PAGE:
Te Matatini is the biggest celebration of Māori culture in the world and this year it is celebrating 50 years of kapa haka excellence. 

The biannual kapa haka competition attracts groups from all over Aotearoa and Australia who come together for a week of performances and whakawhanaungatanga (the process of building relationships). 

But due to the Covid-19 pandemic, this year’s festival, which was expected to be the biggest one yet, has been moved to February 2023. 

The festival first began in 1972 and was held at Rotowhio in Rotorua. At the time, it was called the New Zealand Polynesian Festival.

In 1983, it was renamed to Aotearoa Traditional Māori Performing Arts Festival and held this name until 2004, when it changed to Te Matatini (the many faces).

For mother and daughter duo, Aneta Morgan and Janay Tauri, the festival has been a part of their lives since they were both teenagers. 

Aneta (Te Arawa - Ngāti Rangiwewehi, Tūhourangi Ngāti Wāhiao), has travelled the world with many kapa haka since she was 16, having performed for Ngāti Rangiwewehi, Tūhourangi Ngāti Wāhiao, Manaia and Te Pikikōtuku o Ngāti Rongomai. 

She also spent time in Australia where she tutored the kapa haka Ngā Hoa Pūmau. Now in her 60s, Aneta has a mokopuna, Ruby, that she hopes will also love kapa haka.

Her daughter Janay (Te Arawa whānui, Ngāti Porou, Te Āti Haunui a Pāpārangi), Ruby’s aunty, has also followed in her mother's footsteps and travelled the world through kapa haka. 

She has performed for Manaia and Te Pikikōtuku o Ngāti Rongomai and traveled globally with Manaia, and Ngāti Rānana which is based in London.

The 31-year-old now works for Te Matatini in Wellington as the communications advisor and executive assistant to Te Matatini Chair Selwyn Parata. 

When did you first perform at Te Matatini?

Aneta: My first ever performance was in Wellington back in 1979. 

I was 16 or 17 performing with Ngāti Rangiwewehi. We had to actually perform twice because the hall that we were in, in Wellington, wasn't big enough to hold the audience.

Janay: It was 2009 and I was 18 when I first performed at Te Matatini. 

For Te Rōpu Manaia, which was a group that was formed from our concert party in Rotorua, I also got to perform with Mum, which was her last time on stage at Te Matatini.

Image: Mother and daughter duo, Aneta Morgan and Janay Tauri, supplied.

What does Te Matatini give you?

Aneta: For me, and for many others like me, who never started in the world with te reo Māori as our first language, kapa haka was a journey for us towards te reo, to becoming speakers of te reo. It’s that constant connection back to your hapū, your iwi, and your waka.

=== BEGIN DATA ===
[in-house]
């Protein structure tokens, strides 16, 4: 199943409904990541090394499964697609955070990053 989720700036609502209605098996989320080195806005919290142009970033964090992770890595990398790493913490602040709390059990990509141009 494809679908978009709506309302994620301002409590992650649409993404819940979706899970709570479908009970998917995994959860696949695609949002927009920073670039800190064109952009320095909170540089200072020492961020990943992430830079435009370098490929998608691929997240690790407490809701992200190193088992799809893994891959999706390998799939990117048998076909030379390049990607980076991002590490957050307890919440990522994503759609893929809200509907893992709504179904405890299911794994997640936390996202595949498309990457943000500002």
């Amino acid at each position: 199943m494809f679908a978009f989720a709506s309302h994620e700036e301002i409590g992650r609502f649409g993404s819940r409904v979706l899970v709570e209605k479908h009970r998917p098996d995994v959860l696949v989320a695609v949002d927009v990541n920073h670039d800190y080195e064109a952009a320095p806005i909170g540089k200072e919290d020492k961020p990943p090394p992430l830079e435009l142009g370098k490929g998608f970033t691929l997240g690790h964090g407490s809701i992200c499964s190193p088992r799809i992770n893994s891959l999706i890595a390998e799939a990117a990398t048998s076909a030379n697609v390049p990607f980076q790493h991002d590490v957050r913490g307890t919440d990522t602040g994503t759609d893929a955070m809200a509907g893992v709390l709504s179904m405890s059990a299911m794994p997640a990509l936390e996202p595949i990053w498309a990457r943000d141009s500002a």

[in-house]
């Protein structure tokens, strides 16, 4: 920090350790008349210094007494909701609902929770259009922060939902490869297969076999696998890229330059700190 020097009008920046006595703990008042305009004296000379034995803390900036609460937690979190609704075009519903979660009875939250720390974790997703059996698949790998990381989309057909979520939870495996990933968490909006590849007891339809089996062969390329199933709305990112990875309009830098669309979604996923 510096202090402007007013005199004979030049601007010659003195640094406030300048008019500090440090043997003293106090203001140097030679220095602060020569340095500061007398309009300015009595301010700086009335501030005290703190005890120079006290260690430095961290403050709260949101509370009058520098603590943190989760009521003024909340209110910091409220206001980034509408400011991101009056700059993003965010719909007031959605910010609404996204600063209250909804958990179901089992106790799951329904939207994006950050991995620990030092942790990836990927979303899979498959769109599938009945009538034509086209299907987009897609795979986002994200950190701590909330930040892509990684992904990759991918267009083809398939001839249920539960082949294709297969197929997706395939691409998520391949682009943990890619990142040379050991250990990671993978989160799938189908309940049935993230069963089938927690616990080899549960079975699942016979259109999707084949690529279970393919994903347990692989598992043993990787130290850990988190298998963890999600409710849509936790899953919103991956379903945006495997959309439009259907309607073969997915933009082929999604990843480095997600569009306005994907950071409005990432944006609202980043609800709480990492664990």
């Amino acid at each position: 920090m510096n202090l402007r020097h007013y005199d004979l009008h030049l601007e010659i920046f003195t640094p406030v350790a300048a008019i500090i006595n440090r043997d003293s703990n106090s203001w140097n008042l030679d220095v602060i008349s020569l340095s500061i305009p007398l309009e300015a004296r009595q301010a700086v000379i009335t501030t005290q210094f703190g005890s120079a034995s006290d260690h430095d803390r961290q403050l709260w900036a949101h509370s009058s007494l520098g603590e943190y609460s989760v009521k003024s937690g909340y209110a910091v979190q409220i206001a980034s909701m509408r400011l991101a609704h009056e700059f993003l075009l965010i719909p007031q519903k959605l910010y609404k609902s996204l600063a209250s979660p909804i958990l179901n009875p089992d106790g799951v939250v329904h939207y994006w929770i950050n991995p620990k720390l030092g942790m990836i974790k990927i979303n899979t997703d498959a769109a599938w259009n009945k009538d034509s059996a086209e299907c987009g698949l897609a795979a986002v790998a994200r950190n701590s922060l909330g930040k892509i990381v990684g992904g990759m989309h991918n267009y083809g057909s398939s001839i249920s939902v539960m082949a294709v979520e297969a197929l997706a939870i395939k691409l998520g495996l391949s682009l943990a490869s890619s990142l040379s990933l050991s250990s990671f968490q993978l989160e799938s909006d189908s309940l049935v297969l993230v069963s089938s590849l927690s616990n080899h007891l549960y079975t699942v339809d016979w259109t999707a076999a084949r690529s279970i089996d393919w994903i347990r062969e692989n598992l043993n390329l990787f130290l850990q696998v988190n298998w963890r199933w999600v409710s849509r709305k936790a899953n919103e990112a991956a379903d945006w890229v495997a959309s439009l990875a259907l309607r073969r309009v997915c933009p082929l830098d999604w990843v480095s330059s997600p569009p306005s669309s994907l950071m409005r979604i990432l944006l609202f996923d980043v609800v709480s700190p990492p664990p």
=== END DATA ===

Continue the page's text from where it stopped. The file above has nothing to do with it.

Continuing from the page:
Those feelings of whanaungatanga (kinship) and kotahitanga (unity) … It's just a wonderful experience growing up being connected to your people, connected to your whānau and being able to share the excitement of performing on the stage.

Janay: Te Matatini is so great because everyone comes together. You can catch up with loyal friends that you know from all over the place, or if they've been overseas, they come back specifically for Te Matatini. 

One of Mum's mates that she made in Australia and created a kapa haka over there comes back every year for Te Matatini to maintain that connection. 

What can kapa haka do?

Aneta: Kapa haka for me was the best education in my life because of the fact that I got to travel and I think travel is so important when it comes to broadening one's perspective of life. 

Janay: Kapa haka can take you all over the world. That's what Mum has taught me. I got to go to India for goodness sake, doing kapa haka!

Kapa haka provides an opportunity and a pathway for the next generation, outside of university studies or just getting a job and buying a house - that classic trajectory of life. That's what kapa haka does for Māori youth.

What is the best part of Te Matatini?

Aneta: I think the proudest moment for me was performing with my daughter - even though I drive her insane. It was all part of her journey too. After I'd done that, I was happy not to perform again. 

I get such satisfaction from being in the audience now and watching because there are just so many amazing youth and pakeke (adults) that are role models and it's just so exciting. 

And the kaupapa (themes) that come to the stage. You know, we deal with all our issues, we celebrate all our people, we celebrate life, and that's it for me - kapa haka is a celebration of life.

Janay: I’d definitely say that I love just watching it too now. You get to learn the history of people's areas through the songs the groups perform.

What are your hopes for the future of Te Matatini?

Aneta: I think it's integral and imperative that Te Matatini, in its present form and in whatever form it takes in the future, is part of the fabric of te ao Māori and of Aotearoa. 

Because of the huge numbers of our people that are drawn towards it, it helps to keep us together and to create that kotahitanga and strength for the future.

Janay: I just hope that Te Matatini can be more than people thinking ‘it's just a festival’. It is a core part of our society in Aotearoa.

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